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How to Incorporate a Business

Learn how to start a corporation by following the process outlined below.

Although forming a corporation is more complicated and expensive than simply operating as a sole proprietorship, the process of incorporating is not that difficult. Incorporation involves a two-step filing process: filing Articles of Incorporation and appointing a registered agent.. And, incorporating has significant advantages, such as personal asset protection, additional credibility, name protection, and more.

Forming with the state is not unique to corporations: Many of the formation and annual compliance requirements that apply to corporations apply in a similar manner to limited liability companies (LLCs) and other formal state entities, such as limited liability partnerships (LLPs).

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Pre-Incorporation Consideration

Filing the Articles of Incorporation, with the concurrent designation of a registered agent, should be a straightforward process that is the culmination of advance planning.  The key decisions that must be made prior to filing paperwork are

  • Selecting the type of corporation
  • Choosing the state of incorporation
  • Selecting the corporate name
  • Determining the registered agent
  • Deciding upon how many and what types of shares to authorize
  • Considering management structure, which will be reflected in the by-laws

Selecting the Type of Corporation

All corporations begin their existence with the filing of Articles of Incorporation.  But there are several different types of corporations. The most common of these are the statutory close corporation, the personal services corporation, the S corporation and the benefit corporation. Except for the S corporation (which is really a federal tax distinction completely unrelated to state law), the choice of corporation is made when the Articles are filed and they must include required language reflecting that choice. 

  • Close corporation.  A close corporation is one that is managed by its shareholders. Directors do not have to be elected and officers do not have to be appointed. In addition to these formalities being eliminated, the laws usually streamline some of the other meeting and voting requirements.  However, not all states permit this type of corporation. (Delaware and Nevada are among those that do.) The states that do impose limits on the number of shareholders (usually 30-35) and bar selling shares to the general public.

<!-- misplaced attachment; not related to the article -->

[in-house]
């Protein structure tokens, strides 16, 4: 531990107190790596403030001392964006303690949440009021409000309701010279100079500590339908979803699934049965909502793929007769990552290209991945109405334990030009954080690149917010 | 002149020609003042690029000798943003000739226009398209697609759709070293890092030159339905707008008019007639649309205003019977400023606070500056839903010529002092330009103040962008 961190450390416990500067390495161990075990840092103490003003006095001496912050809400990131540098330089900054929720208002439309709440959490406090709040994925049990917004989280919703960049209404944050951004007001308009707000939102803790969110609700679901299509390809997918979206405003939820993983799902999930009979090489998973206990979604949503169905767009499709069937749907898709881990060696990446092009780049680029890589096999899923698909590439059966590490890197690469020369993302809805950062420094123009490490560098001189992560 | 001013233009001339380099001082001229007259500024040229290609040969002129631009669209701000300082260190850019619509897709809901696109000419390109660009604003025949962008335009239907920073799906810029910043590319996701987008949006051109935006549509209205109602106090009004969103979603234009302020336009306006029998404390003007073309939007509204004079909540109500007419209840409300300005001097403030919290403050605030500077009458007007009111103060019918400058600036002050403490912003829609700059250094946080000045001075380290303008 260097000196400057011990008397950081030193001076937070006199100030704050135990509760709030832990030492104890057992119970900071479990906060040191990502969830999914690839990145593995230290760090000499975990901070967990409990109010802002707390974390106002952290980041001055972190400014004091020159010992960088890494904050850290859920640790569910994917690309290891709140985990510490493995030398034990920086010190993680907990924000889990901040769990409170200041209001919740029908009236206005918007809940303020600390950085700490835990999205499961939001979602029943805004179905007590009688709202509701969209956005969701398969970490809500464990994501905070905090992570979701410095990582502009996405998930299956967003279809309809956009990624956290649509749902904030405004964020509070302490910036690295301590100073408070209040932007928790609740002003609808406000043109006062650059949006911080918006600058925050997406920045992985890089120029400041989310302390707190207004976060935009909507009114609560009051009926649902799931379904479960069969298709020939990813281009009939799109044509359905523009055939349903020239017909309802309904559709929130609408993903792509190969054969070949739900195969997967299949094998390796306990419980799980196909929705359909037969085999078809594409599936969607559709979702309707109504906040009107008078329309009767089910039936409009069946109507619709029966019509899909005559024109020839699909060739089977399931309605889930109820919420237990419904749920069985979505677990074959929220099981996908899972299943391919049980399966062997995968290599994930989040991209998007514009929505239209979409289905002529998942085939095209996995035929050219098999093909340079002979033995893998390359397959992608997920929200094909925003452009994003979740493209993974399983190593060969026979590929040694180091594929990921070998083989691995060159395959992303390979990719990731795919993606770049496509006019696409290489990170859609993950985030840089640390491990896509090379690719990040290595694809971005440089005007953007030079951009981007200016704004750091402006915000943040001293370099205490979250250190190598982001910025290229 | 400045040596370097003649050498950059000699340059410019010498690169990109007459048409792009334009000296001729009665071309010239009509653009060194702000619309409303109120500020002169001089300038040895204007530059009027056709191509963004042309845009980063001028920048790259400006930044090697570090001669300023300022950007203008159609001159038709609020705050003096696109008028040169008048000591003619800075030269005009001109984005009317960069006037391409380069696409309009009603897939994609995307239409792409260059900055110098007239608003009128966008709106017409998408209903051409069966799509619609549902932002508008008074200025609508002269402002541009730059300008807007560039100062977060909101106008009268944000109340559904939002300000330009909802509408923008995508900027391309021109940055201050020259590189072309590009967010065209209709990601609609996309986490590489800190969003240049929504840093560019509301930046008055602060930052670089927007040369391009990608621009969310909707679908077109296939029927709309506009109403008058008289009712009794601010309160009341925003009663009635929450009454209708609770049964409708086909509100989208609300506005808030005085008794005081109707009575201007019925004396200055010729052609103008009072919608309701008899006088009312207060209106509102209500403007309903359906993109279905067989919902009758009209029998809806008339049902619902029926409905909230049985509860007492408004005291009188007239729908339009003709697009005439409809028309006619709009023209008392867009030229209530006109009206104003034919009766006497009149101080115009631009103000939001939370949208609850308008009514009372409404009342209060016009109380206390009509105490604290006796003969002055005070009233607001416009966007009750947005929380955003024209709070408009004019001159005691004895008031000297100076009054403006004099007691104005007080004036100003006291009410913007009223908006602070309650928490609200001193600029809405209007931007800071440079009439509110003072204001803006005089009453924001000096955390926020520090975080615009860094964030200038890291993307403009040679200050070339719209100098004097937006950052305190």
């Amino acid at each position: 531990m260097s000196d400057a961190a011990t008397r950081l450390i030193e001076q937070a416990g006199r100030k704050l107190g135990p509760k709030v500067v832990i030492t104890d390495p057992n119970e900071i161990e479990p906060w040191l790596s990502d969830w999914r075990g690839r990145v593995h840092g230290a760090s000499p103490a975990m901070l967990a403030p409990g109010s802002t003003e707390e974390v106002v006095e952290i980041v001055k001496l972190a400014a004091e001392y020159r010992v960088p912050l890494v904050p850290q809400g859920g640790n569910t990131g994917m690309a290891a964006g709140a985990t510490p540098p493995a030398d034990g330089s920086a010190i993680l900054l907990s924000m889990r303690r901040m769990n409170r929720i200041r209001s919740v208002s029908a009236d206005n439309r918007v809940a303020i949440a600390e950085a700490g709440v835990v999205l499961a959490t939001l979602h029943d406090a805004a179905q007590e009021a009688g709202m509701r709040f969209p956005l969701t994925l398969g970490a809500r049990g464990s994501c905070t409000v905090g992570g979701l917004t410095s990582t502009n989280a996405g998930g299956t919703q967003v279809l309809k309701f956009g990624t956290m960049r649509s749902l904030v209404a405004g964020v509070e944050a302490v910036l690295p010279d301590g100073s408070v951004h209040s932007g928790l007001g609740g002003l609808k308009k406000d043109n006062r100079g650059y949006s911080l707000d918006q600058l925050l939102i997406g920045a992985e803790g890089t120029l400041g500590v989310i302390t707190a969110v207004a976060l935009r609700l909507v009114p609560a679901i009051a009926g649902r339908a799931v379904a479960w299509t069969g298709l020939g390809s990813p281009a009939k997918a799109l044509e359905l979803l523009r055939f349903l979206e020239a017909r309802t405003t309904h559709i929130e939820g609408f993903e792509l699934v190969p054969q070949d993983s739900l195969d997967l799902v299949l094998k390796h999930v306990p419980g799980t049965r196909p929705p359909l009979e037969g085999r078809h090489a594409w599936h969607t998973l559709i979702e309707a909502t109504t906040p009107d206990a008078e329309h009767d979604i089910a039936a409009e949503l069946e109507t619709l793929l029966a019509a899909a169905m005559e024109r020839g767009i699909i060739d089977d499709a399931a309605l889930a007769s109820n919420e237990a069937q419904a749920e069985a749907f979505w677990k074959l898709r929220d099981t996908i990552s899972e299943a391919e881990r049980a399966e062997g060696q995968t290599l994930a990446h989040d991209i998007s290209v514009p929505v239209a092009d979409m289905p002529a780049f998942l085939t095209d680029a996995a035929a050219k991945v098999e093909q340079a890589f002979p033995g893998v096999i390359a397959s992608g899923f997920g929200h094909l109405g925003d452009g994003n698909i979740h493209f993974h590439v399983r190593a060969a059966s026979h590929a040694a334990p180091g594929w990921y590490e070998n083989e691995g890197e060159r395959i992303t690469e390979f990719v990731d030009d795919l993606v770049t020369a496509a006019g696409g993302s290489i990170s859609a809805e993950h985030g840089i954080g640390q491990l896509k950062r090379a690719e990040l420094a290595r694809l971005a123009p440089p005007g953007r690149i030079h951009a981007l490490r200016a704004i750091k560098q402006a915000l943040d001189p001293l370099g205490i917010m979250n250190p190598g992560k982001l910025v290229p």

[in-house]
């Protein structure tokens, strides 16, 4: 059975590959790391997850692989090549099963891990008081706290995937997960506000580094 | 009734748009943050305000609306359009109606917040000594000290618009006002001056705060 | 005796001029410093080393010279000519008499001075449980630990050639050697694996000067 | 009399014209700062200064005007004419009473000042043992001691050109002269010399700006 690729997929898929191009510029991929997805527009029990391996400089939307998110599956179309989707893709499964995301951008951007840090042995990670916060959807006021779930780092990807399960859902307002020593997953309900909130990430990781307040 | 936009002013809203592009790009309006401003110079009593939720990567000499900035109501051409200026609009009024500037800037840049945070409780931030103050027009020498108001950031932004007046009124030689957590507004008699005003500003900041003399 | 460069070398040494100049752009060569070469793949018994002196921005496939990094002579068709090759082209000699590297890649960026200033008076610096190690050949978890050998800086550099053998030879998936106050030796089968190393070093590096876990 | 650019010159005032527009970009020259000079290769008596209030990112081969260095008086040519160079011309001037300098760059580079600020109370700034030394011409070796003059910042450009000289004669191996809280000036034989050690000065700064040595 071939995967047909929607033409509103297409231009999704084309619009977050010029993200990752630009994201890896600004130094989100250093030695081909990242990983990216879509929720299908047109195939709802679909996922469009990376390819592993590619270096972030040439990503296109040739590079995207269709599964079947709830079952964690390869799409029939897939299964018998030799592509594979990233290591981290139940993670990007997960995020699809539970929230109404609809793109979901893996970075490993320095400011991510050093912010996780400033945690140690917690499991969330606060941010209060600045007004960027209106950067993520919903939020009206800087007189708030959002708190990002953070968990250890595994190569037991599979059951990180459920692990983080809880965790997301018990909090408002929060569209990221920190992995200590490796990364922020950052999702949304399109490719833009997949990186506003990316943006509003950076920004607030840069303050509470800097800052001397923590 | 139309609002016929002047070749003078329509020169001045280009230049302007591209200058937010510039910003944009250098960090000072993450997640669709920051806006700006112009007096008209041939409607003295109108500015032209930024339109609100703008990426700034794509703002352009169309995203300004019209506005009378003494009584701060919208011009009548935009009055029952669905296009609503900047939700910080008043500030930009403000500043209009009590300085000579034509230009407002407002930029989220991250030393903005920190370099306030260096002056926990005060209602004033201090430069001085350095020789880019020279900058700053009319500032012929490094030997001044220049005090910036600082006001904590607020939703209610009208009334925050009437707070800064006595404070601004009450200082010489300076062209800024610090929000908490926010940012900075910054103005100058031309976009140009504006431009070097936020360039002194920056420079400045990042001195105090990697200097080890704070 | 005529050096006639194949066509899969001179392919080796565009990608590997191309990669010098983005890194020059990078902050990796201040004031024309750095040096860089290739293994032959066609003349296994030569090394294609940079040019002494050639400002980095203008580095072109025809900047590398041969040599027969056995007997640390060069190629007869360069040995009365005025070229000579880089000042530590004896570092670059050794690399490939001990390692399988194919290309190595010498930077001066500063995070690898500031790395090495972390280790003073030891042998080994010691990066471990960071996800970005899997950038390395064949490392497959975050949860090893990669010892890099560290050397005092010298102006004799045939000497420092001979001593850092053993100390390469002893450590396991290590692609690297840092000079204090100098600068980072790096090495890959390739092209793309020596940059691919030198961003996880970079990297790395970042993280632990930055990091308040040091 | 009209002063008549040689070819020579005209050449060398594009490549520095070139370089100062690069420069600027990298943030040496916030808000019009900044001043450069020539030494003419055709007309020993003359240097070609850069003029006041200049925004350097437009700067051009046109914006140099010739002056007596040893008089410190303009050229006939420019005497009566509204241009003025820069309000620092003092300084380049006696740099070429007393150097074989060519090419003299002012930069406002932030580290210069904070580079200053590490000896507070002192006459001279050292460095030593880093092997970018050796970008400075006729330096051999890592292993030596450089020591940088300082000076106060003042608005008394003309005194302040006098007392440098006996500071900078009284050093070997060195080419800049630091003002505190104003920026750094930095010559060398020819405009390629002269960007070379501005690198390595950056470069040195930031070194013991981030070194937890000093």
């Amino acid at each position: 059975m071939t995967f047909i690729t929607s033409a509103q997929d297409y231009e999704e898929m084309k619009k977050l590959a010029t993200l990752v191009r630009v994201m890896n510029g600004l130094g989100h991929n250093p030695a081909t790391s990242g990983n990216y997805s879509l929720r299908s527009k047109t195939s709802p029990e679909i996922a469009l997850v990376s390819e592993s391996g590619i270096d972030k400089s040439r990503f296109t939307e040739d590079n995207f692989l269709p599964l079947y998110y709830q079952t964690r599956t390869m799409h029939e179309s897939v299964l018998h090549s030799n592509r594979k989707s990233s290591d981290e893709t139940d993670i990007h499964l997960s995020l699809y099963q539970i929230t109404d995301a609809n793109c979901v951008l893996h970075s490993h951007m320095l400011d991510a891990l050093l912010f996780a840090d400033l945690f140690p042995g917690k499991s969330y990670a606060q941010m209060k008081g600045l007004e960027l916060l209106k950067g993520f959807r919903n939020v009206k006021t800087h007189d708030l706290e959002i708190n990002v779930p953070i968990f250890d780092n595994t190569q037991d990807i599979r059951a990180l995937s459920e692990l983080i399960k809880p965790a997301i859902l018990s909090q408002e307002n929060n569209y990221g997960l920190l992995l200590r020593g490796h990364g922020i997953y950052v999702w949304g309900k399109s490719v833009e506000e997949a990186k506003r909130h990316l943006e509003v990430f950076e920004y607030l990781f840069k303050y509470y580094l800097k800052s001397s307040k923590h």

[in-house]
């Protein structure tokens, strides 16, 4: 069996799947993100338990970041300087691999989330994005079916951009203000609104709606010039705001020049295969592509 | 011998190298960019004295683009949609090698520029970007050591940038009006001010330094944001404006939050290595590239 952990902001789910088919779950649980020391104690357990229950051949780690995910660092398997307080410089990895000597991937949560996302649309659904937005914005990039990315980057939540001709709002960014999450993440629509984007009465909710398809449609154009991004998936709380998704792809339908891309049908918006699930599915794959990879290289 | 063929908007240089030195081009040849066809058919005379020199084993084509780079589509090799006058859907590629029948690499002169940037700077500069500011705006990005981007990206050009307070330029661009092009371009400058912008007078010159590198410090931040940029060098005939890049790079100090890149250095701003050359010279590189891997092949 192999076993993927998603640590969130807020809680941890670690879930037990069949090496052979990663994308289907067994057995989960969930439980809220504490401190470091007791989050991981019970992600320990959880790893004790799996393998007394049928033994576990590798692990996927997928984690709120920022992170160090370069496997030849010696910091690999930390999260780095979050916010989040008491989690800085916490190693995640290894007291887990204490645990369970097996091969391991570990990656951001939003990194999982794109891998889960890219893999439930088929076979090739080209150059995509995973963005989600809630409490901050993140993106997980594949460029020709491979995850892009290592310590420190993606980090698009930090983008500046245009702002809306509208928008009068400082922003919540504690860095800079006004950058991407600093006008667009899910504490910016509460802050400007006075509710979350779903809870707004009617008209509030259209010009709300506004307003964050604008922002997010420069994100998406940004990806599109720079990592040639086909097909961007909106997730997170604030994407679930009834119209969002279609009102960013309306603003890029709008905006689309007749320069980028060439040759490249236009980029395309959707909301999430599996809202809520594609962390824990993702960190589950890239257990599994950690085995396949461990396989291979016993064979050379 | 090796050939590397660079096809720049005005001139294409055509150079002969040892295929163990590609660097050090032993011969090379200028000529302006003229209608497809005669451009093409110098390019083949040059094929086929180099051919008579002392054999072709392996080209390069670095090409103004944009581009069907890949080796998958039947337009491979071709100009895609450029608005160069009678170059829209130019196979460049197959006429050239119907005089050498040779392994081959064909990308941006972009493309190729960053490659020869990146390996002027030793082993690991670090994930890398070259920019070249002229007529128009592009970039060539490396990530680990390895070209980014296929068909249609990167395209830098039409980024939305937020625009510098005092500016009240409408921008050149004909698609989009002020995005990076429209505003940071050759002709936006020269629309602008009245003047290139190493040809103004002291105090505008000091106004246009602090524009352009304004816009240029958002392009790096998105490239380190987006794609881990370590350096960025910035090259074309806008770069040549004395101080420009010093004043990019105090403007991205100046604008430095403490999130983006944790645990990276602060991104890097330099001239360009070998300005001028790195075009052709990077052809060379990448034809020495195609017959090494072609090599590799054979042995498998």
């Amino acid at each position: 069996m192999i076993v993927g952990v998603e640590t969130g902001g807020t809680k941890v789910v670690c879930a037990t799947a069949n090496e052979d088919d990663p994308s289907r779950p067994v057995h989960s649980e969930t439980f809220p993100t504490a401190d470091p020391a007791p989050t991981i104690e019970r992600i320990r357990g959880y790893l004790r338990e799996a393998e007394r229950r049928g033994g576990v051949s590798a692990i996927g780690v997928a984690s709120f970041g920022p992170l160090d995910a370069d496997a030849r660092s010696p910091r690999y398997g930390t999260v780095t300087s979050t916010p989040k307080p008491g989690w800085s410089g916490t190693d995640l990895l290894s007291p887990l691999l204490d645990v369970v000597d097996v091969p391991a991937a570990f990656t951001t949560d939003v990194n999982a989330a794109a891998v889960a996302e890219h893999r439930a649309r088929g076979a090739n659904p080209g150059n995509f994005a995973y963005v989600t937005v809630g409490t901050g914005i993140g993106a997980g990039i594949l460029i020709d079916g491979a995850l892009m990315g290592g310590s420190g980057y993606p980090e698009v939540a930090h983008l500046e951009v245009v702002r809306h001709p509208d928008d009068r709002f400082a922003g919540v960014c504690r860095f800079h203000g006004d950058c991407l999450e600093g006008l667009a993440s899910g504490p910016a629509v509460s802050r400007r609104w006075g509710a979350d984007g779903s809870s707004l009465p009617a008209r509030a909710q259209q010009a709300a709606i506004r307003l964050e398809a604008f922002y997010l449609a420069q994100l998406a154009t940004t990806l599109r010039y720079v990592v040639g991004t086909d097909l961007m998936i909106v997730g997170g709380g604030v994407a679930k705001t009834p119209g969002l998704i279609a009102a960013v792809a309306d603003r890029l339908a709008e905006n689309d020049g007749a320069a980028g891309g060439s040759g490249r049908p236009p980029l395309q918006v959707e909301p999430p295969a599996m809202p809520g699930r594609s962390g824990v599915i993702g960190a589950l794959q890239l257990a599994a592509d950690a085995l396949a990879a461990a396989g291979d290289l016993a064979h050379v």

• Personal Services Corporation.  Many states require professionals form a personal service corporation, rather than a regular corporation. Only professionals can own shares and the corporation can only provide one form of service. For example, a professional corporation of lawyers can provide legal services, but not accounting services. Most states require the corporate name to indicate it is a professional corporation.
  • Benefit Corporation. A benefit corporation is a corporation whose stated purpose is to earn a profit for its shareholders and benefit the public.  About twenty states now authorize this blend of the traditional for-profit and non-profit corporations. More states are certain to follow given that Delaware now permits them.  The purpose section of the Articles of Incorporation must address the general and specific types of benefits that the corporation will pursue.
  • S Corporation.  An S corporation is a regular corporation that makes a federal tax election to be taxed as a pass-through entity under the Internal Revenue Code.  No specific statements are required in the Articles of Incorporation, but an S corporation can have only one class of stock, can have no more than 100 shareholders and cannot have certain types of individuals and entities as shareholder.

Choosing the State of Incorporation

A corporation does not have to be organized in the state in which it is going to do business; it can be organized in any state. Many corporations organize in Delaware or Nevada to take advantage of those states' favorable corporate laws and court rulings.  This is particularly the case for corporations that intend to become publicly traded corporations.  For small businesses, the advantages of Delaware or Nevada incorporation are less clear-cut. However, if close corporation or benefit corporation status is desired, the company must incorporate in a state that permits that corporate type.